Our back pain experts answer your questions

11 October 2012

Back pain – your questions answered

For this topic, lead physiotherapist Jan Vickery, and her experienced team of musculoskeletal physiotherapists here at AXA Health, answer your questions about coping with back pain.

Aches and pains can have a negative affect on your mobility, mood and even your ability to work productively on a day-to-day (and sometimes long-term) basis. However, there are treatments and coping mechanisms that can make a real difference.

Here we’ve rounded up the best of the team’s support and insights around the most commonly asked questions:

Q. What exercises can I do at home for small back pain?

The truth is ANY exercise is likely to help. We suggest finding the type of exercise that you enjoy and suits you because you are more likely to stick with that. In general, most exercise programmes contain exercises for strength, stretching and for mobility. Pilates is great for strengthening core muscles and yoga is great for mobility and stretching. If you need help with a programme that is specific for you then you can ask a therapist or personal trainer for help. Being active will definitely help your back - whether you have pain or not.

Q. When cycling I often get a pain after in my lower back, what can be the issue?

Back pain from cycling often relates to how the bike fits you and your posture on it. A quick Internet search on bike fitting can give you some ideas to try first. However sometimes it takes an expert eye to spot something subtle, so give your local bike shop and call - it's surprising how a small change to your bike can make a big difference.

Q. I’ve been diagnosed with sciatica; what is it and how can I help myself?

Sciatica is the name given to any sort of pain caused by irritation or compression of the sciatic nerve – the longest nerve in your body. It runs from the back of your pelvis, through your buttocks, and all the way down both legs, ending at your feet. The pain of sciatica is usually felt in the buttocks and legs, much more then the back.

The main thing is to keep moving. It’s helpful to take pain medication, such as ibruopfren, because they help you keep moving. Most pain relief works better if taken regularly. Try to keep positive and not to worry about it happening again - this is not uncommon. If you find that you are not getting better after a few weeks then see you GP about getting some manual therapy.

Q. I have suffered from pain in my lower back on the right side (it's not Sciatica). I've been to the doctor and osteopath but nothing seems to work. It's worse in the mornings and if I've had a lazy weekend and done a lot of sitting.

An active lifestyle is the key to preventing back pain. Sitting is the biggest contributor to back pain and it's important that you get up and move every hour. Doing regular exercise can help alleviate stiffness and pain, strengthen muscles and prevent further problems. Start slowly with things you enjoy, like walking, swimming or light jogging. Pilates and yoga can also be very beneficial for improving flexibility and strength.

Q. I enjoy walking outdoors, however sometimes I get a pain in my back after a long walk - roughly 3-4hours - what can I do? Is it the way I walk?

Yes - think about your shoes, back-pack position, your environment - uphill and downhill, rough terrain. It could also be a strength thing - perhaps you would benefit from some core muscle strengthening (Pilates is great). I would work through all these logically and rule them out. Then perhaps try shorter walks and train yourself up to the longer distances.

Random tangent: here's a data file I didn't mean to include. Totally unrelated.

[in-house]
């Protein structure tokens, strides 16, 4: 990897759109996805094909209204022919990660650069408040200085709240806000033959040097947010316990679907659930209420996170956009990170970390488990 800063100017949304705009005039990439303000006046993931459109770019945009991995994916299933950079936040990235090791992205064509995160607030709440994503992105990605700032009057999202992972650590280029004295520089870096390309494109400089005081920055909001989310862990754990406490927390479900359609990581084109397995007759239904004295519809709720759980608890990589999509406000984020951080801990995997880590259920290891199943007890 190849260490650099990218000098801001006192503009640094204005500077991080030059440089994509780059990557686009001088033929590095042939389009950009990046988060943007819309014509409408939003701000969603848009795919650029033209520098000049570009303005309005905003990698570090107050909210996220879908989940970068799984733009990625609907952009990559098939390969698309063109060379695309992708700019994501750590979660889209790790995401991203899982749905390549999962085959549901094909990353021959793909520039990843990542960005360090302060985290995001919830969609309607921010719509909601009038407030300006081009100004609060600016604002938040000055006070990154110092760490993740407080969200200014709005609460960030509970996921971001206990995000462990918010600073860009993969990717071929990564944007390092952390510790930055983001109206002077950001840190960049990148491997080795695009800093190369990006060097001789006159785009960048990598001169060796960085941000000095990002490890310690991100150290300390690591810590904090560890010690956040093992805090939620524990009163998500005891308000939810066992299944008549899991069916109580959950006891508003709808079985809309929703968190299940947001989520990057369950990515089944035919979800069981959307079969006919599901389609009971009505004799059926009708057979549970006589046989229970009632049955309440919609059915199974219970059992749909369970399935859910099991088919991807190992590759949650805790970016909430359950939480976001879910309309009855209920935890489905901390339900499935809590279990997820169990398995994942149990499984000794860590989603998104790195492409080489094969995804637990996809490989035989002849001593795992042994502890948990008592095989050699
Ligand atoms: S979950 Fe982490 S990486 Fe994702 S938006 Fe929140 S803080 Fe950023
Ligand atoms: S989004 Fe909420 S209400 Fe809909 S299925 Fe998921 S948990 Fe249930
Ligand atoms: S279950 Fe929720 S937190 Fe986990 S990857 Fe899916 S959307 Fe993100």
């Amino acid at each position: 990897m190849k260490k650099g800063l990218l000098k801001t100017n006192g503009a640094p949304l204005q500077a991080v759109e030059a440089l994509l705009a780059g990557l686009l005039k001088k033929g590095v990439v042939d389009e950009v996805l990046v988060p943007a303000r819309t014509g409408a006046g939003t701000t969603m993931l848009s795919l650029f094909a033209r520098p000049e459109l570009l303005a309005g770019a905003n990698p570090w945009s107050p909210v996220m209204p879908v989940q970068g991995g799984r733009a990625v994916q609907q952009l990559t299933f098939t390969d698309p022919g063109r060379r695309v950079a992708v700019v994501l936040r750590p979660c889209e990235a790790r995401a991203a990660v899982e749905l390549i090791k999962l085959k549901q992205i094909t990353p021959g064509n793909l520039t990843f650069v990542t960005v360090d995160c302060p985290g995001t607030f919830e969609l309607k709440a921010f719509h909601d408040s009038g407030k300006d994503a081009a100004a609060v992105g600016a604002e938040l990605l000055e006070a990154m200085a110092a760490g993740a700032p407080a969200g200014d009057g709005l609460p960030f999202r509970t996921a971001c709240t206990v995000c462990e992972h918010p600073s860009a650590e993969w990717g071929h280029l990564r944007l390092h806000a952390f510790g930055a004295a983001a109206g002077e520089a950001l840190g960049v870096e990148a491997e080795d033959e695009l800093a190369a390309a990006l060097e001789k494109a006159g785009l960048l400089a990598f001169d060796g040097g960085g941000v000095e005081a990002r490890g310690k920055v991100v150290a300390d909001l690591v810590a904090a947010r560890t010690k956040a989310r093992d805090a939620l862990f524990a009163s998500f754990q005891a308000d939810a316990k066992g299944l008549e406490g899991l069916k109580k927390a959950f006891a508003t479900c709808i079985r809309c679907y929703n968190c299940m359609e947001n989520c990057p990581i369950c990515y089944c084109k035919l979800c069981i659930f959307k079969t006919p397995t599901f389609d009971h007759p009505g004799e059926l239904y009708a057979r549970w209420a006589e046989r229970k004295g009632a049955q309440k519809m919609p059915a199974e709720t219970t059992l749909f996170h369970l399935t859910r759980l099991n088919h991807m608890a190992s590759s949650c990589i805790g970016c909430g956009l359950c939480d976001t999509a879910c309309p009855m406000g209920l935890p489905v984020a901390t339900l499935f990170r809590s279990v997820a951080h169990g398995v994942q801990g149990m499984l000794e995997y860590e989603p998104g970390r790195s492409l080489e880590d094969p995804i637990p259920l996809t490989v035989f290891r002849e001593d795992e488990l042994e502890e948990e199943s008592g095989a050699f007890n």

Q. Can you give any advice on a constant sore neck and right shoulder?

In our experience, there is often overlap between problems in these two areas and one or both can be the source of your pain. Rarely other things like chest problems can give symptoms in these areas too. The bottom line is to get an assessment from a physiotherapist or doctor to work out what's going on.

Q. I wake up most mornings with lower back ache which gradually wears off once I'm up. Is this likely to be down to the way I sleep?

Back stiffness in the morning is very common. When we sleep, we are not moving about so our joints in our spine stiffen up making us feel achy upon rising. We also retain more fluid in our bodies when we sleep which can make any disc type problems worse as they reabsorb more fluid. As we age, we do get stiffer backs and joints. The key is a good mattress; try not to sleep on your stomach and to do some gentle stretches in bed before you get up. If the stiffness lasts more than an hour and is severe (i.e. affecting your ability to walk and do the usual morning activities of daily living) then it’s best to discuss this with your GP.

Q. Even slightly bending over makes my back ache. Apart from not bending over, can you advise on how to avoid this?

Being more active is likely to help rather than avoiding any physical activity. Don't be concerned if exercising is uncomfortable at first, you need to break the vicious circle of pain-inactivity-avoidance that happens when people have back pain. Any form of exercise is good - choose the one YOU prefer. There are some simple exercises for back pain that can help too.

Q. I’m experiencing back muscle pain after two knee replacements. Are there any exercises I should be doing?

We would suggest some general back exercises like half push ups (where you leave your hips on the floor) and hugging your knees to your chest (if this is comfortable for you) to see if either or both help. Also look at your posture when you are sitting and moving about - this may well be affecting your back. Often when people have surgery they develop new postural habits.

Further reading

Useful resources for help and support

Back pain – NHS factsheet

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